On a Spiritual Quest my Whole Life

Dominic Meneghetti, from Rockford Illinois, USA writes: I have been studying World Religions for the last 15-20 years. I was raised Catholic and yet I was the only one in my family that got out of going to church before the age of 18. I was 16 years old and for over two months, I read about Ghandi & Henry David Thoreau and practiced Civil Disobedience – staying in my room and was continually grounded for days on end until my Mother told me that she now understood that I wasn’t getting anything out of going to Church and she wished I would but followed up with – you don’t have to go to Church anymore and I won’t punish you for not going.

Since that moment, I began taking more and more history classes in high school. I then went of to college and recieved a Bachelor’s in History with a minor in International Studies. I took out student loans and traveled to Vietnam, studying their Buddhist tradition, their culture & politcal structure. I then traveled to Italy and Russia. I took a World Religions class where my teacher taught our class a 20 minute Buddhist meditation excercise (which I still use to this day to de-stress and clear my mind). I studied Buddhism a litte bit in college but was more interested in Native American spirituality and actually went with my World Religions/History Professor and other students and participated in an actual Native American Sweat Lodge.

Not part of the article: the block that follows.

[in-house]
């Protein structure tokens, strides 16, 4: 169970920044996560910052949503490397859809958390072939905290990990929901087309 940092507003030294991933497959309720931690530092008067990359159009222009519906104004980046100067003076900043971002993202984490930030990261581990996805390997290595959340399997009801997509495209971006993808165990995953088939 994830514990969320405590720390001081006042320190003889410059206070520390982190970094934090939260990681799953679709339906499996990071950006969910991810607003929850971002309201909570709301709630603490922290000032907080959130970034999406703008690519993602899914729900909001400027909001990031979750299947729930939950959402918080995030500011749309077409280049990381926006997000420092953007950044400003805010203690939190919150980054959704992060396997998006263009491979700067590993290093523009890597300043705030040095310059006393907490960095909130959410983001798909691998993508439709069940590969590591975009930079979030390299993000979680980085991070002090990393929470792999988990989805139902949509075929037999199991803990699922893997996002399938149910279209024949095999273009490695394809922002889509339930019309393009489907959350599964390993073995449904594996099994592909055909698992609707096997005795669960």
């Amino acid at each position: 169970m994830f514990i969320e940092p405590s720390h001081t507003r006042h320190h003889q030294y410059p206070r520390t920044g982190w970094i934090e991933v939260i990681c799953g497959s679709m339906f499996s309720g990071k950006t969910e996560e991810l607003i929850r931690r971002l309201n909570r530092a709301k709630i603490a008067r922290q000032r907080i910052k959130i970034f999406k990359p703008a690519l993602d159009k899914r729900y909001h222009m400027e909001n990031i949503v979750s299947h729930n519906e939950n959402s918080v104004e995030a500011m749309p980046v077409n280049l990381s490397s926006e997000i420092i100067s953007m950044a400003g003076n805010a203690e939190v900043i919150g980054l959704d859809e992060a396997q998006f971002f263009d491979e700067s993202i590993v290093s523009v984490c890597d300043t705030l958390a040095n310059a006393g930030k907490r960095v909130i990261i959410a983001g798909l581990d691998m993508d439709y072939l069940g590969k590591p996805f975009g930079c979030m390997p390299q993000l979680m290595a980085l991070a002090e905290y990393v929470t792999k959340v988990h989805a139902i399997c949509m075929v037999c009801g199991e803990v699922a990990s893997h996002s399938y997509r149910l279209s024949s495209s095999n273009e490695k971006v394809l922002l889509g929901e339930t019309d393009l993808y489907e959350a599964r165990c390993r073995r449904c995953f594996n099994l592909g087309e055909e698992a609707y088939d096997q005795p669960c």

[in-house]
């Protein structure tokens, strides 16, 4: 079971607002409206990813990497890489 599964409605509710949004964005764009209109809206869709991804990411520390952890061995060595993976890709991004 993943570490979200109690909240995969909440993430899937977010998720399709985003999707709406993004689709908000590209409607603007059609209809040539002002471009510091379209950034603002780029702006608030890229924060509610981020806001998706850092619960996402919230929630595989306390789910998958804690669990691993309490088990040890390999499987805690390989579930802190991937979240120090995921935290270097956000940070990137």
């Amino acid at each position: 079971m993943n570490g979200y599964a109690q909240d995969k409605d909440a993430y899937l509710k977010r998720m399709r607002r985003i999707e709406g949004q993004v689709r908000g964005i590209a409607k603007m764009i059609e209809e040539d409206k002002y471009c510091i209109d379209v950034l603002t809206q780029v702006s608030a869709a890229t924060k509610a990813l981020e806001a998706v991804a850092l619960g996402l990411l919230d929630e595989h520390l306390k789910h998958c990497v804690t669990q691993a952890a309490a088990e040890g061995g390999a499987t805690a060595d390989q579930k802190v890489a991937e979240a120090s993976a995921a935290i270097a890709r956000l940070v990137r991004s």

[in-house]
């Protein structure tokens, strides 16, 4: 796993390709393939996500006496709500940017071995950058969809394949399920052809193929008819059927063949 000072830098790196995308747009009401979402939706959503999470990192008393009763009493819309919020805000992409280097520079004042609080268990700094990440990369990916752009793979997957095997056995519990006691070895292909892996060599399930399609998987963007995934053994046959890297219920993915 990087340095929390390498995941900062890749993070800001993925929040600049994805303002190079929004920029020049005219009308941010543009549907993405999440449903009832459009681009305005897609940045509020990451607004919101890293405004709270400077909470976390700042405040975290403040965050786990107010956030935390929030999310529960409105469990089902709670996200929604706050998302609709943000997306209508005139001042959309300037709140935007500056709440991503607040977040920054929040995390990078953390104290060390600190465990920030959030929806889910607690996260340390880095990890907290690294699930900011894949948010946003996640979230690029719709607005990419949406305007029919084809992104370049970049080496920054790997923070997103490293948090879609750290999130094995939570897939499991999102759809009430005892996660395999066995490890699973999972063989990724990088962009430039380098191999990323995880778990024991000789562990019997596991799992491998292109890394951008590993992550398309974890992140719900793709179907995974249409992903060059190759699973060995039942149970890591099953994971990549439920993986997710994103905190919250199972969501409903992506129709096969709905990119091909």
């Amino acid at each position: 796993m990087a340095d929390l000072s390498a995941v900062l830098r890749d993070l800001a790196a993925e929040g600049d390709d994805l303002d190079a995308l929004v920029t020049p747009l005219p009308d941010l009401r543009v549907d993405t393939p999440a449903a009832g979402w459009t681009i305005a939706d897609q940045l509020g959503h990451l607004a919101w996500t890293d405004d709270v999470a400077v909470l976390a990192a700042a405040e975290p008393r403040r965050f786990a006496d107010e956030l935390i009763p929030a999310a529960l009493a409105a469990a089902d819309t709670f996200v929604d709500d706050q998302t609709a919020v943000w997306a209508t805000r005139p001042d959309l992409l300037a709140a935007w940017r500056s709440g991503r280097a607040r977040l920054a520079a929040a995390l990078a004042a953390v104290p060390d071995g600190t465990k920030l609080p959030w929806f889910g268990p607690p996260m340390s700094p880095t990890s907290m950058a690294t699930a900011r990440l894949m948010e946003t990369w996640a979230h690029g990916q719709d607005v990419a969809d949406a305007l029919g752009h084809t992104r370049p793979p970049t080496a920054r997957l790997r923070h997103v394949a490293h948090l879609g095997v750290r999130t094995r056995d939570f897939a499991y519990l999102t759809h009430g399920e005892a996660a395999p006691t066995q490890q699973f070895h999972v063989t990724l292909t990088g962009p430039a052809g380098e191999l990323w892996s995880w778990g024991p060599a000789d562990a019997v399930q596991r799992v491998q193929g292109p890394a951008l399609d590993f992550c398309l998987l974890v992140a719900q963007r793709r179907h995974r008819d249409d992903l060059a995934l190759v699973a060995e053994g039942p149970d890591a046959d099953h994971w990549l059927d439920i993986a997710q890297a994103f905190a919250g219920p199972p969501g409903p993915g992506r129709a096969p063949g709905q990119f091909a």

After graduating with my B.S., I attended the University of Illinois at Springfield and received my Master’s in History concentrating in U.S., World, and Environmental History. Since then I have taught World & U.S. History and Western Philosophy, Ethics, & Humanities at the University level at Colorado Technical University Online and at Rasmussen College in Rockford, IL.

My point to all of the information about myself above is that – I have felt like I have been on a spiritual quest my whole life. Always chasing the questions such as, “Why are we here? What is our purpose? Why do we suffer?Why are things the way they are?”

Just recently, when my brother’s wife died from cancer at the age of 32, I really started to break down and had a hard time dealing with it. I went to visit my best friend who actually studied Tibetan Buddhism at Khadro Ling in Ires Coures, Brazil for nine years. He also attended the International Buddhist Academy in Kathmandu, Nepal and ended up marrying his Tibetan Language teacher.

When I visited with him, I asked, “What does Buddhism believe in when it comes to death and dying?” He immediately handed me the book – The Tibetan Book of Living and Dying and told me to read, keep it. Since I have read that, it has changed my entire outlook on death and dying. I also came to understand and gain a higher respect for the beautiful Tibetan Buddhist tradition/religion. I love it as I have always understood and believed in the idea of karma. But even now, I am continuing to understand more and in a more beautiful way. I have also been reading material from Dharma Publishing, Rigpa.org, and the Center for Skillful Means.

Thank you Soygal Rinpoche for bringing the wisdom and knowledge of Tibetan Buddhism to me. Thank you so much. 🙂 And, I can’t wait to take on the life long learning process of the tradition.

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